Sadly, it at least seems Chris Mulcahy won't allow for even the possibility of unconditional forgiveness-for hurts so profound no form of atonement is even conceivable.  The kind of helpless love a mother has for her first-born, even on death row,  Not only must we "retain balance in the use of tested, traditional Catholic concepts," as he claims, but we must also avoid the pernicious contagion of closed-mindedness.  As Nils Bohr said to Einstein, "Albert, don't tell God what he can and cannot do."
Christopher Mulcahy | 6/19/2011 - 4:47pm

The four cardinal virtues are prudence, justice, fortitude and temperance.  No Christian is entitled to ramble on about one, say justice, with complete negligence of the other three.  An exclusive obsession with "fairness" and "justice" is characteristic of persons of a young age,  and of adults plagued by envy.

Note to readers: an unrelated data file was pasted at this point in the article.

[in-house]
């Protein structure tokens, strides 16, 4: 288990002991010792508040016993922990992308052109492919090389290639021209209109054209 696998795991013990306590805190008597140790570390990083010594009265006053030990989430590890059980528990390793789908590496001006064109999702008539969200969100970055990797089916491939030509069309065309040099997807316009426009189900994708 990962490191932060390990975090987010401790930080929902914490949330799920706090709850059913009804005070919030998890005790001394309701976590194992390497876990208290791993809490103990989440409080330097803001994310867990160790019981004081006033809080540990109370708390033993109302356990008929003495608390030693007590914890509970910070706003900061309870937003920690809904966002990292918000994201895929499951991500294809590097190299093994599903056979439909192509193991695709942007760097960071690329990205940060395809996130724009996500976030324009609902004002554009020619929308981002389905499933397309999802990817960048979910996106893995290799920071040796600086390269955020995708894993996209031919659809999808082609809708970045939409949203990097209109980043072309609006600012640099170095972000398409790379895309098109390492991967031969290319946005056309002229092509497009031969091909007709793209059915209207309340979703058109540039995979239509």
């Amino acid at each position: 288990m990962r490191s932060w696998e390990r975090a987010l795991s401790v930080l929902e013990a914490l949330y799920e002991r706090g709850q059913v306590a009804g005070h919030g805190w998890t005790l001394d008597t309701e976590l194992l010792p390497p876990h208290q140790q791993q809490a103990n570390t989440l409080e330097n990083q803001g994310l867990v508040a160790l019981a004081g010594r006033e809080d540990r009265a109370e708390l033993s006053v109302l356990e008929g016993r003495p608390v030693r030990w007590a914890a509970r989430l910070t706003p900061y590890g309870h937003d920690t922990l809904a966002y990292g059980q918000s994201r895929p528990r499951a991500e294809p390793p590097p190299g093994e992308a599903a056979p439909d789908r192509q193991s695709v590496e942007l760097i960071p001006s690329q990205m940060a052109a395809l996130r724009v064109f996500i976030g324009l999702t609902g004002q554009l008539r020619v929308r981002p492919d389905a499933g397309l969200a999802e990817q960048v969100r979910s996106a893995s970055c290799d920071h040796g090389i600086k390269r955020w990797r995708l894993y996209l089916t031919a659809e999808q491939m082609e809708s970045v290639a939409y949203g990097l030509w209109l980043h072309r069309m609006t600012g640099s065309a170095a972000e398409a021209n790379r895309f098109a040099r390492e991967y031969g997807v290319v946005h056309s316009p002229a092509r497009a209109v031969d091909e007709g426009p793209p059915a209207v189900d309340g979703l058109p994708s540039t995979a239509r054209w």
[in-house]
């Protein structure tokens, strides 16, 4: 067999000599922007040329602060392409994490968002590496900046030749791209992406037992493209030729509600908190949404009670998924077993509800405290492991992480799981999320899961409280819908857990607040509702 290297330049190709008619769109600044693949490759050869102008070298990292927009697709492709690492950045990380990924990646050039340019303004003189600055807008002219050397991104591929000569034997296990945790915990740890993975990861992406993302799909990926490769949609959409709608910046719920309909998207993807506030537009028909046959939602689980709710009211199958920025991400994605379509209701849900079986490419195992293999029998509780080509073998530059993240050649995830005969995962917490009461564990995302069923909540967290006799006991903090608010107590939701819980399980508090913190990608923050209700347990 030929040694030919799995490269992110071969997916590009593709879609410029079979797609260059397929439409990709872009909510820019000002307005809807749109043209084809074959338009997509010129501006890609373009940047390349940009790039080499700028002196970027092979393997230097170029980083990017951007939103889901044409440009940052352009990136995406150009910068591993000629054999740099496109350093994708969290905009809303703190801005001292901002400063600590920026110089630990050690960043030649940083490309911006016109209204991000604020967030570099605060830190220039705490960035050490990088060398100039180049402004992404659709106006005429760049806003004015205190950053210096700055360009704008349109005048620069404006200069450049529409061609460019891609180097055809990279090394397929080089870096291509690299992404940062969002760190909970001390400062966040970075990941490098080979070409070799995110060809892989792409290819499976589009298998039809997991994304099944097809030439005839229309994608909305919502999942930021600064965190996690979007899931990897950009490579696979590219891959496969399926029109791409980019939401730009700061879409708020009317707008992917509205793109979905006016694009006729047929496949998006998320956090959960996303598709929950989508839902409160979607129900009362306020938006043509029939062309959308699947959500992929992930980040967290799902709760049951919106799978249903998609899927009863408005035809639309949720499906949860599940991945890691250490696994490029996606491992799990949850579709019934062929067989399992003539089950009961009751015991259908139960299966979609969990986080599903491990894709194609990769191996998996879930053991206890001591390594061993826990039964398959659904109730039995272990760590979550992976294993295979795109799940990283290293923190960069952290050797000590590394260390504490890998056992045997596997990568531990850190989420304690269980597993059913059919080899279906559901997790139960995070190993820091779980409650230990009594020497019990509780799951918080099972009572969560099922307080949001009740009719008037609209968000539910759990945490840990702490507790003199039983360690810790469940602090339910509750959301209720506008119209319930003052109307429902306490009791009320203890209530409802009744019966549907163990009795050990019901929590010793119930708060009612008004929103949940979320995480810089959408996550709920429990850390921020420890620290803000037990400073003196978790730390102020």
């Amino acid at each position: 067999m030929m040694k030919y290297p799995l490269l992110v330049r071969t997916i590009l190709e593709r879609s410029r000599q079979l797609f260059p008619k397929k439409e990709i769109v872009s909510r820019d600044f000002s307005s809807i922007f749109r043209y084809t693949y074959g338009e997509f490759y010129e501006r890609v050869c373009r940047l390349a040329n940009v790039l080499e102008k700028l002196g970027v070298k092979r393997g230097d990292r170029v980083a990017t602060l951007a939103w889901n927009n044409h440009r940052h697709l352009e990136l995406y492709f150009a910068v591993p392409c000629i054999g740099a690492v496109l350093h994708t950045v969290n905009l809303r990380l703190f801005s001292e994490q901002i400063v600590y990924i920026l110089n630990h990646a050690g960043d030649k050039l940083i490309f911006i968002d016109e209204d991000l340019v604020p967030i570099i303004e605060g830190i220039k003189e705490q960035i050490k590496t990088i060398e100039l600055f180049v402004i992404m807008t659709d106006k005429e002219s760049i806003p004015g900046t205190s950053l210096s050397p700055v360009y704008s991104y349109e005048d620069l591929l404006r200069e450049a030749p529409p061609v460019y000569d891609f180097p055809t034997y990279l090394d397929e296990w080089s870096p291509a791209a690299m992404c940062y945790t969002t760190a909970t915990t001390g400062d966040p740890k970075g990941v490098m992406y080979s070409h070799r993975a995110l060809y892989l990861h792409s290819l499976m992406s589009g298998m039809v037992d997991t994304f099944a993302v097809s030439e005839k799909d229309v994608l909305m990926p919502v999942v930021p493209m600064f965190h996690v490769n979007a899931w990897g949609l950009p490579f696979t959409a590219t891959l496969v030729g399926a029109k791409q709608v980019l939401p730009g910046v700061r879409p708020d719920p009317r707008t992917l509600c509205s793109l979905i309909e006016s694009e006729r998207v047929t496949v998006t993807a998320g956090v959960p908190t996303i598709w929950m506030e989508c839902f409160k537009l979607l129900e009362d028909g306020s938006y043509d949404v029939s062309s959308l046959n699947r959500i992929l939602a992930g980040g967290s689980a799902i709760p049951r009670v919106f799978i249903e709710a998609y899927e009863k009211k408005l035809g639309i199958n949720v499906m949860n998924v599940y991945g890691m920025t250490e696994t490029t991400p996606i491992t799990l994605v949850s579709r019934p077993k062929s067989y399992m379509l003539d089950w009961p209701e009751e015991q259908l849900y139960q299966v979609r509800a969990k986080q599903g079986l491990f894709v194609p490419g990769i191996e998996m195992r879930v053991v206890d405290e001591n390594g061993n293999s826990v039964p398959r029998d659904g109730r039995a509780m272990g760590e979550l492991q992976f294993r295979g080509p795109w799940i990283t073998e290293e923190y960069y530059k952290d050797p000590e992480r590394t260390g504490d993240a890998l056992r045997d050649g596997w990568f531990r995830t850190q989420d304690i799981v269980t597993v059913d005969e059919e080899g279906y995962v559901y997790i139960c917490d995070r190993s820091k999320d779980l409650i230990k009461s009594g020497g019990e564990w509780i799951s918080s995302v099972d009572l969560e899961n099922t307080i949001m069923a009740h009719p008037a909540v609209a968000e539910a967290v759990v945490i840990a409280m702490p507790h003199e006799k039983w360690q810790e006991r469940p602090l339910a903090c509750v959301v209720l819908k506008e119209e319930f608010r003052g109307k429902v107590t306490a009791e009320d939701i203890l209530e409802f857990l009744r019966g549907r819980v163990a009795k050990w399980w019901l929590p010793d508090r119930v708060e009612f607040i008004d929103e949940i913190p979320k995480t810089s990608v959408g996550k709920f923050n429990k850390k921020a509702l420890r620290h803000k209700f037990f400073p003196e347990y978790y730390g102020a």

Furthermore, not even God can forgive where there is no repentence.  Mercy, but not forgiveness.

It is important to retain balance in the use of tested, traditional Catholic concepts.

Robyn York | 6/18/2011 - 10:43am
"Pondering the intentions of the One who occasioned the law", as Fr. O'Malley writes, serves as an urgent reminder.  Does Jesus not want us to replace self-righteousness with humility, and exclusion with inclusion?  Thank you, Fr. O'Malley, for "walking the walk", as exemplified by your interactions with your students and by writing this article.  One of the reasons why "justice is so much easier than Christianity" is because as Christians we are not only to "not abolish the law" but also to "fulfill it".   How might one fulfill the law without abolishing it?  Jesus' intentions, his Spirit, his actions show us how.